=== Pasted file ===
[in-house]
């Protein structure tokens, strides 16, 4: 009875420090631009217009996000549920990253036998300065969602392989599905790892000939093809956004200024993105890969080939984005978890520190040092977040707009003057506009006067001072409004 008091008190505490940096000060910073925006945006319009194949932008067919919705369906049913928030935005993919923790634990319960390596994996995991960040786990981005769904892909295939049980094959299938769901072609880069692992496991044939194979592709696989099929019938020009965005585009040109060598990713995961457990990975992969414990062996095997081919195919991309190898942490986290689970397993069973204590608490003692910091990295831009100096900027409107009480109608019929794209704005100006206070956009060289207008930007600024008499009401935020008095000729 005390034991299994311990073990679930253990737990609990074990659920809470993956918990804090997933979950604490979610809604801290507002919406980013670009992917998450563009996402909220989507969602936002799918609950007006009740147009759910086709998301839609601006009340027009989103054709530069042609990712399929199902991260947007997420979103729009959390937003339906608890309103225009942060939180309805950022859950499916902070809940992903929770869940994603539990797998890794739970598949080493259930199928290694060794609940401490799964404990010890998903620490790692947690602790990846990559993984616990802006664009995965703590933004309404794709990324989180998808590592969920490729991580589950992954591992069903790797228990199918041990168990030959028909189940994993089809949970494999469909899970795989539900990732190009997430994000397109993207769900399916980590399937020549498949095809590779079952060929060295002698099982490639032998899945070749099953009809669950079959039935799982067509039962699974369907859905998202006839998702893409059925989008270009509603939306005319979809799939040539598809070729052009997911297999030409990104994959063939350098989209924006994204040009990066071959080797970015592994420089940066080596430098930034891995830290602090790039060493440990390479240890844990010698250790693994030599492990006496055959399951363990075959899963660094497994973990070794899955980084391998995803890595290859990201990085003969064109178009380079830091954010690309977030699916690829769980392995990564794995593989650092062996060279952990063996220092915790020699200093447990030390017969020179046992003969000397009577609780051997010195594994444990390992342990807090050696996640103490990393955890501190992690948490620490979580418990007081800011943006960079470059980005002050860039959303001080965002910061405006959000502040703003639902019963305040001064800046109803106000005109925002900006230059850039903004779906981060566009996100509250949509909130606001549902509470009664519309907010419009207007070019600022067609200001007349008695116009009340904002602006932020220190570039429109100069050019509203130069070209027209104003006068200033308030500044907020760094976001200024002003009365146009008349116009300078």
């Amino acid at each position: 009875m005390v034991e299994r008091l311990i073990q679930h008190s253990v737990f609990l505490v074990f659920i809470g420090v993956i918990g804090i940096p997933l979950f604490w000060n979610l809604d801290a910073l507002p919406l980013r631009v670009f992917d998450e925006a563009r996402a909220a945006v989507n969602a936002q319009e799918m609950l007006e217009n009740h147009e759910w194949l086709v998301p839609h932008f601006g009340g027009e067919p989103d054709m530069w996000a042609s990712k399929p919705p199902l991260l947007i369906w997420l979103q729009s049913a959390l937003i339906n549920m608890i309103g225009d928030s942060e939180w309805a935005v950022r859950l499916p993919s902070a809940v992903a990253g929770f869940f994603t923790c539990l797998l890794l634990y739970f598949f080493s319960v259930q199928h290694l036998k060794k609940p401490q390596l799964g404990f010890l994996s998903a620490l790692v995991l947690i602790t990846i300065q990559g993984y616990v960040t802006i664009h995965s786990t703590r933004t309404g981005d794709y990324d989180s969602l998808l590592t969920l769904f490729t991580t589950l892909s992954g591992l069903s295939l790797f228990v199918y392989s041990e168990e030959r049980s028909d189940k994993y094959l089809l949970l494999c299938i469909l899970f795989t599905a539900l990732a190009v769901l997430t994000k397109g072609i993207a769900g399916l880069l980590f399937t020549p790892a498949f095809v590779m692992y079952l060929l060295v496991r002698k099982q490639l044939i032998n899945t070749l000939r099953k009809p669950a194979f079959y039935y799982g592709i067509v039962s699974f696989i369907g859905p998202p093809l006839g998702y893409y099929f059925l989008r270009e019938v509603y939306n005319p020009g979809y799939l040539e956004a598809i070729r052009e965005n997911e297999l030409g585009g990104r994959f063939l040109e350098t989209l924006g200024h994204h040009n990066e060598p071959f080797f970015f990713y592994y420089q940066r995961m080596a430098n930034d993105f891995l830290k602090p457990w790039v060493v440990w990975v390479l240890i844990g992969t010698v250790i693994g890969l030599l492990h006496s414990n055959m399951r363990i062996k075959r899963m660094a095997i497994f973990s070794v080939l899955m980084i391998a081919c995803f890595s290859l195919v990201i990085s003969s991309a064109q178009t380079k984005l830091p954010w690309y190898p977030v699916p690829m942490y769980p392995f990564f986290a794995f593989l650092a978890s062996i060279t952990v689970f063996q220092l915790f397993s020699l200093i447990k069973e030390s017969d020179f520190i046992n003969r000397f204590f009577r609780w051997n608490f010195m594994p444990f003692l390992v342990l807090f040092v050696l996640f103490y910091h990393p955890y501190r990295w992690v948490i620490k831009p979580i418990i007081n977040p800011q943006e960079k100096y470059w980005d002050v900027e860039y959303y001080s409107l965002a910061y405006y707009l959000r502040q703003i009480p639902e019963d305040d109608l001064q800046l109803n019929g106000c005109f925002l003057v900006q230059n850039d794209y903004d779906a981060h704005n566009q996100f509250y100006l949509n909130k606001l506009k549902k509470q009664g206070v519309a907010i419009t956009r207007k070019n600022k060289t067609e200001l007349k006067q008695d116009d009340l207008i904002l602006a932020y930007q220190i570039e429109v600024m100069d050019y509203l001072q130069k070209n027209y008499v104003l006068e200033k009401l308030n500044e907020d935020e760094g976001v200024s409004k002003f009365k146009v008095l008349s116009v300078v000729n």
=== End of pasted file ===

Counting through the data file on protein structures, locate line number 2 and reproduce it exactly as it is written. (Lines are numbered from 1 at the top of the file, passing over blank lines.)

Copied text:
């Protein structure tokens, strides 16, 4: 009875420090631009217009996000549920990253036998300065969602392989599905790892000939093809956004200024993105890969080939984005978890520190040092977040707009003057506009006067001072409004 008091008190505490940096000060910073925006945006319009194949932008067919919705369906049913928030935005993919923790634990319960390596994996995991960040786990981005769904892909295939049980094959299938769901072609880069692992496991044939194979592709696989099929019938020009965005585009040109060598990713995961457990990975992969414990062996095997081919195919991309190898942490986290689970397993069973204590608490003692910091990295831009100096900027409107009480109608019929794209704005100006206070956009060289207008930007600024008499009401935020008095000729 005390034991299994311990073990679930253990737990609990074990659920809470993956918990804090997933979950604490979610809604801290507002919406980013670009992917998450563009996402909220989507969602936002799918609950007006009740147009759910086709998301839609601006009340027009989103054709530069042609990712399929199902991260947007997420979103729009959390937003339906608890309103225009942060939180309805950022859950499916902070809940992903929770869940994603539990797998890794739970598949080493259930199928290694060794609940401490799964404990010890998903620490790692947690602790990846990559993984616990802006664009995965703590933004309404794709990324989180998808590592969920490729991580589950992954591992069903790797228990199918041990168990030959028909189940994993089809949970494999469909899970795989539900990732190009997430994000397109993207769900399916980590399937020549498949095809590779079952060929060295002698099982490639032998899945070749099953009809669950079959039935799982067509039962699974369907859905998202006839998702893409059925989008270009509603939306005319979809799939040539598809070729052009997911297999030409990104994959063939350098989209924006994204040009990066071959080797970015592994420089940066080596430098930034891995830290602090790039060493440990390479240890844990010698250790693994030599492990006496055959399951363990075959899963660094497994973990070794899955980084391998995803890595290859990201990085003969064109178009380079830091954010690309977030699916690829769980392995990564794995593989650092062996060279952990063996220092915790020699200093447990030390017969020179046992003969000397009577609780051997010195594994444990390992342990807090050696996640103490990393955890501190992690948490620490979580418990007081800011943006960079470059980005002050860039959303001080965002910061405006959000502040703003639902019963305040001064800046109803106000005109925002900006230059850039903004779906981060566009996100509250949509909130606001549902509470009664519309907010419009207007070019600022067609200001007349008695116009009340904002602006932020220190570039429109100069050019509203130069070209027209104003006068200033308030500044907020760094976001200024002003009365146009008349116009300078």